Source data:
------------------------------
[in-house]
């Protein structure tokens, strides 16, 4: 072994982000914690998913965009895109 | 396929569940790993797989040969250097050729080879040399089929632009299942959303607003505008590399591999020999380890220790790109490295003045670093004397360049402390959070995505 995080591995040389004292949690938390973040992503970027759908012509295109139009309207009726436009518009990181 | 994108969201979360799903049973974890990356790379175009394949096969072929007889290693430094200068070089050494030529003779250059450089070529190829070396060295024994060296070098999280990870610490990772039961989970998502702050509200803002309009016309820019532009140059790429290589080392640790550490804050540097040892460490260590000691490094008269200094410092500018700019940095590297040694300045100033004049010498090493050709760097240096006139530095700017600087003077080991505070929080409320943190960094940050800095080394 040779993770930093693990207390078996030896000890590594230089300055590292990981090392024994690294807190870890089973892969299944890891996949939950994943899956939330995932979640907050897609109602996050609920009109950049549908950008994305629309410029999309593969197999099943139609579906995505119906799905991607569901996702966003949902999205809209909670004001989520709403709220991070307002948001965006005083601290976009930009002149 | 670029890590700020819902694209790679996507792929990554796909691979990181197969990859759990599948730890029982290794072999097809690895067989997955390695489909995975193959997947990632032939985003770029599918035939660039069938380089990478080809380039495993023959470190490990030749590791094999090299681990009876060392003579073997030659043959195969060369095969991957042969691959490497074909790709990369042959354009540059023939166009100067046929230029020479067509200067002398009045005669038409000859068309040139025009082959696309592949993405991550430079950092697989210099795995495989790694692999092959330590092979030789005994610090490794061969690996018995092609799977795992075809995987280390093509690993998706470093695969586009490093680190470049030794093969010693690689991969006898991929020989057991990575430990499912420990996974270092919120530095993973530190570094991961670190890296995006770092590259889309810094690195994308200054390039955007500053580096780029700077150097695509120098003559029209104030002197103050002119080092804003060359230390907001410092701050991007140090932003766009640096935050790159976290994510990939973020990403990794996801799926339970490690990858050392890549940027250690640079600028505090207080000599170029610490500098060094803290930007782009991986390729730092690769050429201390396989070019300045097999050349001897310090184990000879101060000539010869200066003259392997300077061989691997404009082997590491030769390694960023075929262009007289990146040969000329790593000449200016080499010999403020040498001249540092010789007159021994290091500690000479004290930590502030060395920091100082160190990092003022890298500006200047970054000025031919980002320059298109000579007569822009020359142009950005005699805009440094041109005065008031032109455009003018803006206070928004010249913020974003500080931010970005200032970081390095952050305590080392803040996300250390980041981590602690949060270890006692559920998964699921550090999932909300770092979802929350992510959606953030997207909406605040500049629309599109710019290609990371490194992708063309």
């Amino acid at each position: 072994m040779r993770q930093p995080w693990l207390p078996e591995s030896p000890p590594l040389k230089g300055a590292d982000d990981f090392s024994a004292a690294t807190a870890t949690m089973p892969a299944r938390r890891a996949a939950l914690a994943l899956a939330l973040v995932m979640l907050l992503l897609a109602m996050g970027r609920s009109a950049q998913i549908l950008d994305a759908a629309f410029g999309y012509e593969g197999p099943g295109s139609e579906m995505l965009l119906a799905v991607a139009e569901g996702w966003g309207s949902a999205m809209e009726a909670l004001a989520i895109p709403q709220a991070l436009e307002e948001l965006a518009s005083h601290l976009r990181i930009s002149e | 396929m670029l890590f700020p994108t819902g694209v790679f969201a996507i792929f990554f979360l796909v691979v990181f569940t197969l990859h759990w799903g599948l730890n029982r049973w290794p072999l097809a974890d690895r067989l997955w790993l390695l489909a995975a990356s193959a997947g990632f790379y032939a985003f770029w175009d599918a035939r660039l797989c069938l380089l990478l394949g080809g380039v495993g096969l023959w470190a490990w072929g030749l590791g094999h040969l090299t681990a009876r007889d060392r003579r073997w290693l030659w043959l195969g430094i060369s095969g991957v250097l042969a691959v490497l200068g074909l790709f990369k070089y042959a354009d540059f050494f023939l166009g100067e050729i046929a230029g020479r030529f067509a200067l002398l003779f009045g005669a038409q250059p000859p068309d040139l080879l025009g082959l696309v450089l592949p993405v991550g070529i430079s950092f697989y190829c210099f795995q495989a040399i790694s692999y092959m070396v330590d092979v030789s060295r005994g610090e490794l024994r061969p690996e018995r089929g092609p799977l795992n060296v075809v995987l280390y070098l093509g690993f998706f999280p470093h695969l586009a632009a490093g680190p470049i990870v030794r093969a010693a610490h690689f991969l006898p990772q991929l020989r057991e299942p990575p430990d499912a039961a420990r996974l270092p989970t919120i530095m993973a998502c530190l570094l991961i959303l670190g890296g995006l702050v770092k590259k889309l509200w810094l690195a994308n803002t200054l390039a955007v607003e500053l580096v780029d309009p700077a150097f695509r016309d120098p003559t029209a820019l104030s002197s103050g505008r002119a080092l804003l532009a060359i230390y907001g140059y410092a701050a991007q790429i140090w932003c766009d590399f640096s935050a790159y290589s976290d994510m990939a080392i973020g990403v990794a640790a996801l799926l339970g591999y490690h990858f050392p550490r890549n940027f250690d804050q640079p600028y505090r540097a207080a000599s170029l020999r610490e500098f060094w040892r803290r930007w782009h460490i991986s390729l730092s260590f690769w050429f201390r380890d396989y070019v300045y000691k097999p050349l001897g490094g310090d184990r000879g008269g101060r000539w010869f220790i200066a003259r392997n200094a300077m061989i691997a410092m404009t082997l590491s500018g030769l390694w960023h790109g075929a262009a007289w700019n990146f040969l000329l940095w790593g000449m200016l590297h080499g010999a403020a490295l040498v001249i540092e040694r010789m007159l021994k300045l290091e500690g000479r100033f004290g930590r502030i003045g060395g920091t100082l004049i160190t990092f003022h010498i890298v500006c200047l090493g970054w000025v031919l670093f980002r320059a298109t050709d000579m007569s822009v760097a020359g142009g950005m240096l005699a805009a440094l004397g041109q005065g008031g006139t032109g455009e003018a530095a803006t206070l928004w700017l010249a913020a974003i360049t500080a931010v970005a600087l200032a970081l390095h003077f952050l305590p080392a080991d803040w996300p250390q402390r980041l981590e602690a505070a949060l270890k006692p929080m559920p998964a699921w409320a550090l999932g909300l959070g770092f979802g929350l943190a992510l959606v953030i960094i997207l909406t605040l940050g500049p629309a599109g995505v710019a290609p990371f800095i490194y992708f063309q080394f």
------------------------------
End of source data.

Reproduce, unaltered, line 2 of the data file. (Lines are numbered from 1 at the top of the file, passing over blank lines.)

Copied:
């Protein structure tokens, strides 16, 4: 072994982000914690998913965009895109 | 396929569940790993797989040969250097050729080879040399089929632009299942959303607003505008590399591999020999380890220790790109490295003045670093004397360049402390959070995505 995080591995040389004292949690938390973040992503970027759908012509295109139009309207009726436009518009990181 | 994108969201979360799903049973974890990356790379175009394949096969072929007889290693430094200068070089050494030529003779250059450089070529190829070396060295024994060296070098999280990870610490990772039961989970998502702050509200803002309009016309820019532009140059790429290589080392640790550490804050540097040892460490260590000691490094008269200094410092500018700019940095590297040694300045100033004049010498090493050709760097240096006139530095700017600087003077080991505070929080409320943190960094940050800095080394 040779993770930093693990207390078996030896000890590594230089300055590292990981090392024994690294807190870890089973892969299944890891996949939950994943899956939330995932979640907050897609109602996050609920009109950049549908950008994305629309410029999309593969197999099943139609579906995505119906799905991607569901996702966003949902999205809209909670004001989520709403709220991070307002948001965006005083601290976009930009002149 | 670029890590700020819902694209790679996507792929990554796909691979990181197969990859759990599948730890029982290794072999097809690895067989997955390695489909995975193959997947990632032939985003770029599918035939660039069938380089990478080809380039495993023959470190490990030749590791094999090299681990009876060392003579073997030659043959195969060369095969991957042969691959490497074909790709990369042959354009540059023939166009100067046929230029020479067509200067002398009045005669038409000859068309040139025009082959696309592949993405991550430079950092697989210099795995495989790694692999092959330590092979030789005994610090490794061969690996018995092609799977795992075809995987280390093509690993998706470093695969586009490093680190470049030794093969010693690689991969006898991929020989057991990575430990499912420990996974270092919120530095993973530190570094991961670190890296995006770092590259889309810094690195994308200054390039955007500053580096780029700077150097695509120098003559029209104030002197103050002119080092804003060359230390907001410092701050991007140090932003766009640096935050790159976290994510990939973020990403990794996801799926339970490690990858050392890549940027250690640079600028505090207080000599170029610490500098060094803290930007782009991986390729730092690769050429201390396989070019300045097999050349001897310090184990000879101060000539010869200066003259392997300077061989691997404009082997590491030769390694960023075929262009007289990146040969000329790593000449200016080499010999403020040498001249540092010789007159021994290091500690000479004290930590502030060395920091100082160190990092003022890298500006200047970054000025031919980002320059298109000579007569822009020359142009950005005699805009440094041109005065008031032109455009003018803006206070928004010249913020974003500080931010970005200032970081390095952050305590080392803040996300250390980041981590602690949060270890006692559920998964699921550090999932909300770092979802929350992510959606953030997207909406605040500049629309599109710019290609990371490194992708063309």